Suppose you have pointed a telescope at a planet outside of our solar system, and observed some property of that planet (e.g. atmospheric composition). And suppose you want to know the probability of alien life on that planet given those observations, $P(\text{life} | \text{observation})$. Bayes' theorem says,

$$P(\text{life} | \text{observation}) = \frac{P(\text{observation} | \text{life}) P(\text{life})}{P(\text{observation})}$$

Applying the Law of total probability, we can say

$$P(\text{life} | \text{observation}) = \frac{P(\text{observation} | \text{life}) P(\text{life})}{P(\text{observation} | \text{life})P(\text{life}) + P(\text{observation} | \text{no life})P(\text{no life})}$$

I can imagine how someone might calculate the likelihoods, $P(\text{observation} | \text{life})$ and $P(\text{observation} | \text{no life})$. However, what about the prior, $P(\text{life})$?! People know very little about the probability of life on planets, or the probability of the origin of life.

My question: To determine the probability of life on another planet given some observation, is some estimation of the prior, $P(\text{life})$, required? or is it somehow avoidable?

Some relevant papers.

  • 5
    $\begingroup$ You cannot avoid having a prior if you're going to use a Bayesian approach. $\endgroup$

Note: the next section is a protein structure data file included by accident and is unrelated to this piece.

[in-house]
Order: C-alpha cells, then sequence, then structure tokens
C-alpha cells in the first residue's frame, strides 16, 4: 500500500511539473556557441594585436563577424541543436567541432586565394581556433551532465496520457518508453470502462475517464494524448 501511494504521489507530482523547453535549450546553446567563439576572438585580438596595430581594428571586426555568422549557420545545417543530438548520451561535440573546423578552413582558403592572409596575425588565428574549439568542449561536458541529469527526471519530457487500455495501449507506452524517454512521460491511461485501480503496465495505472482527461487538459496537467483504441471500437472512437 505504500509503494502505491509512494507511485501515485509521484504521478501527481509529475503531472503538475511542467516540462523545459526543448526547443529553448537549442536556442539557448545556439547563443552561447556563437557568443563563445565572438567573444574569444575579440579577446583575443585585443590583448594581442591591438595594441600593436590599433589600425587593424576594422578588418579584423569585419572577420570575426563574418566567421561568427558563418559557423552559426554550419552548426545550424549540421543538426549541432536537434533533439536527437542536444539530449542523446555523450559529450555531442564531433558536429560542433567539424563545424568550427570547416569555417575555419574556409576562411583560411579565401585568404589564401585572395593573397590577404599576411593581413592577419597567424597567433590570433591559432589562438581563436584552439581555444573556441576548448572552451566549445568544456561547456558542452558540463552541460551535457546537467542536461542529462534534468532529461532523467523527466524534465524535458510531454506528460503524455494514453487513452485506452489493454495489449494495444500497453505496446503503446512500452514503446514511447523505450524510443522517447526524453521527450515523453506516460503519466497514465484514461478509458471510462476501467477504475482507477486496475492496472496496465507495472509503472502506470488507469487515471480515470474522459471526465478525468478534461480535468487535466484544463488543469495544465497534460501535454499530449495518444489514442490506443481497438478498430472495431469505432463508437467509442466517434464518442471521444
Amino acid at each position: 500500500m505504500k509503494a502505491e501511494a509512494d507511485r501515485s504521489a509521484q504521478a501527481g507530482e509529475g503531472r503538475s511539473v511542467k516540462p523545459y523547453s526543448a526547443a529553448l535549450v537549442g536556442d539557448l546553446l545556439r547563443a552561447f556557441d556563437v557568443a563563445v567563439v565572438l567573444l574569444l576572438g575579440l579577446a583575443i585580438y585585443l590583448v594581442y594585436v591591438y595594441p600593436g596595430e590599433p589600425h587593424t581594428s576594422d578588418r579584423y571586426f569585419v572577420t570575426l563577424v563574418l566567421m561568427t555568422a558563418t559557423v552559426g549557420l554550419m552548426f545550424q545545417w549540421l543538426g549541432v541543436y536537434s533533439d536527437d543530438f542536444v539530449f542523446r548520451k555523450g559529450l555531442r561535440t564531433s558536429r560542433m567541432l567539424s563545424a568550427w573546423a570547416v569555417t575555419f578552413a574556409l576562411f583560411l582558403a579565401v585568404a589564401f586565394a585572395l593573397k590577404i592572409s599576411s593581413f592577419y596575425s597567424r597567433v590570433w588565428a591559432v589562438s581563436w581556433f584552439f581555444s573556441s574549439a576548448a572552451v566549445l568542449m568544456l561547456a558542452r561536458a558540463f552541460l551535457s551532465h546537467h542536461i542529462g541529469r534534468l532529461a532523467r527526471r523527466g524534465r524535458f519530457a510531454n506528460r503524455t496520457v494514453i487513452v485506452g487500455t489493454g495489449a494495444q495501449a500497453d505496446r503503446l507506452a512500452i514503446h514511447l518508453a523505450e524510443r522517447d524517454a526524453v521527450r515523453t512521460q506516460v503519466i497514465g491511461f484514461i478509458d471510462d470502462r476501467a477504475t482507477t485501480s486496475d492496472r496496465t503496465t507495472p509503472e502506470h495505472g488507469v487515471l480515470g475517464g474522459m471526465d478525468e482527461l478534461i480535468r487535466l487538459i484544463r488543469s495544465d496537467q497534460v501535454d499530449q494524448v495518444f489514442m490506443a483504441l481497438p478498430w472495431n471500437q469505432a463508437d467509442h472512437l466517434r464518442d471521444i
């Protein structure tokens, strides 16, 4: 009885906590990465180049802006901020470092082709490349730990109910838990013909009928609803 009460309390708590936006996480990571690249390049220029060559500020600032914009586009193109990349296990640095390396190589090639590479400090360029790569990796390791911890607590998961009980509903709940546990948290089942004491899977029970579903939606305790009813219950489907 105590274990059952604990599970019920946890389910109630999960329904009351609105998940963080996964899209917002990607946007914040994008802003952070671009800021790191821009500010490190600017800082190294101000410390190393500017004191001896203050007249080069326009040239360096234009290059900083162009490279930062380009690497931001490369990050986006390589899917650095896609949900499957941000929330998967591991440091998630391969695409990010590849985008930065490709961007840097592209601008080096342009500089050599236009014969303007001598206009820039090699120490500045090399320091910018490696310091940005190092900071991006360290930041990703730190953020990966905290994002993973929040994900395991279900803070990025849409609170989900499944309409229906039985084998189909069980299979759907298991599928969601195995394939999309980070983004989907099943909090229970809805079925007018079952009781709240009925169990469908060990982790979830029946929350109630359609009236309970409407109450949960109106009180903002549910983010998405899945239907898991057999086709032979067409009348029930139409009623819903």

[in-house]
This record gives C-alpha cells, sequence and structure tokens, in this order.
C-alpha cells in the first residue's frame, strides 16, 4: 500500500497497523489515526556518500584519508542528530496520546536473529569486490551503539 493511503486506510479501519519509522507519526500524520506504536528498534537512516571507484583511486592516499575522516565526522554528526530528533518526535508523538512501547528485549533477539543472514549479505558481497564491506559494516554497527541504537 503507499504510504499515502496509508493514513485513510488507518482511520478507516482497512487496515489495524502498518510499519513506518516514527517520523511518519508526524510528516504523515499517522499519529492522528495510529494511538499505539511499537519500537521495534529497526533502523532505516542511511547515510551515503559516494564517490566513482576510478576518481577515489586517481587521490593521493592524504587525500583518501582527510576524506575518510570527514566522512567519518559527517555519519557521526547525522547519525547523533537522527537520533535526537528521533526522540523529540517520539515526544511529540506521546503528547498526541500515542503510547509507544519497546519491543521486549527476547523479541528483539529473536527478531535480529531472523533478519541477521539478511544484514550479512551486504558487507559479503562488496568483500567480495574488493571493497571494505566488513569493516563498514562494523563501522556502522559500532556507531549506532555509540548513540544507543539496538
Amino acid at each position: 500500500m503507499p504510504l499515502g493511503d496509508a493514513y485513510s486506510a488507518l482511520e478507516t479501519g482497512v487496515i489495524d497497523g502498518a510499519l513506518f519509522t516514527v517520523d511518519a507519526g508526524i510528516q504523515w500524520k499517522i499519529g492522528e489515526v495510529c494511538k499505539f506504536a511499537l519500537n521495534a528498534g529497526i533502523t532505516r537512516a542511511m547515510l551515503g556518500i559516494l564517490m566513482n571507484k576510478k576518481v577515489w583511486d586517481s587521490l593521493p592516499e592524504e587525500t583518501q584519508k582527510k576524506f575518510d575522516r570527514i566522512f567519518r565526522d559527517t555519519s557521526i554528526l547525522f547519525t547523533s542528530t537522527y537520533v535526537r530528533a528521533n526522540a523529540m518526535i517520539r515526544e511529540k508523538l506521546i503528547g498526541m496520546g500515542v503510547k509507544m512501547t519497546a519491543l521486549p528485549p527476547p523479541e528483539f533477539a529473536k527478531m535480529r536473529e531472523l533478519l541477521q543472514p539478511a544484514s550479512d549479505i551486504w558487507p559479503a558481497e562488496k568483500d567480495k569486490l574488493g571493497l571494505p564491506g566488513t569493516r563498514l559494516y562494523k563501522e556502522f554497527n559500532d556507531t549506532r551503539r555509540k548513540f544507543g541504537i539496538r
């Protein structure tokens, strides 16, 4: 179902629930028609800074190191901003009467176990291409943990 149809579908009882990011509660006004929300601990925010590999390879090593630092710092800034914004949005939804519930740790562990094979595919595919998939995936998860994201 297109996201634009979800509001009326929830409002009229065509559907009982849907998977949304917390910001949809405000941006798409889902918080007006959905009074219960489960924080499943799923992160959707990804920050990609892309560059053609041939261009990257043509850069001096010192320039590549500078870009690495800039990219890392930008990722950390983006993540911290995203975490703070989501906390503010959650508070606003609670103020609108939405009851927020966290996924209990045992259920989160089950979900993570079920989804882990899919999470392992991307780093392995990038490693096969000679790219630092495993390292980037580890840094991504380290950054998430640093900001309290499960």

– Galen
    Jul 12, 2021 at 1:47
  • $\begingroup$ Is there an alternative to a Bayesian approach? If yes, then how would this problem be asked in this alternative approach? $\endgroup$ Jul 12, 2021 at 3:01
  • $\begingroup$ Although the question doesn't require any approach or philosophy to be asked, in order to be answered it requires a sufficient combination of assumptions and data. Absent a Bayes prior (or other equivalent assumptions), you will need actual, representative data about extraterrestrial life -- which don't exist. (This was precisely the state of affairs until the last couple of decades: absent relevant observations, people simply made up assumptions and derived completely speculative, fanciful estimates of the probability of life elsewhere. Opinions inevitably ranged from zero up to 100%.) $\endgroup$
    – whuber
    Jul 12, 2021 at 13:20
  • $\begingroup$ Thanks. It sounds hopeless? How can astrobiologists and astronomers evaluate telescope observations for signs of life? Maybe an unbiased prior is possible? $\endgroup$ Jul 12, 2021 at 16:33


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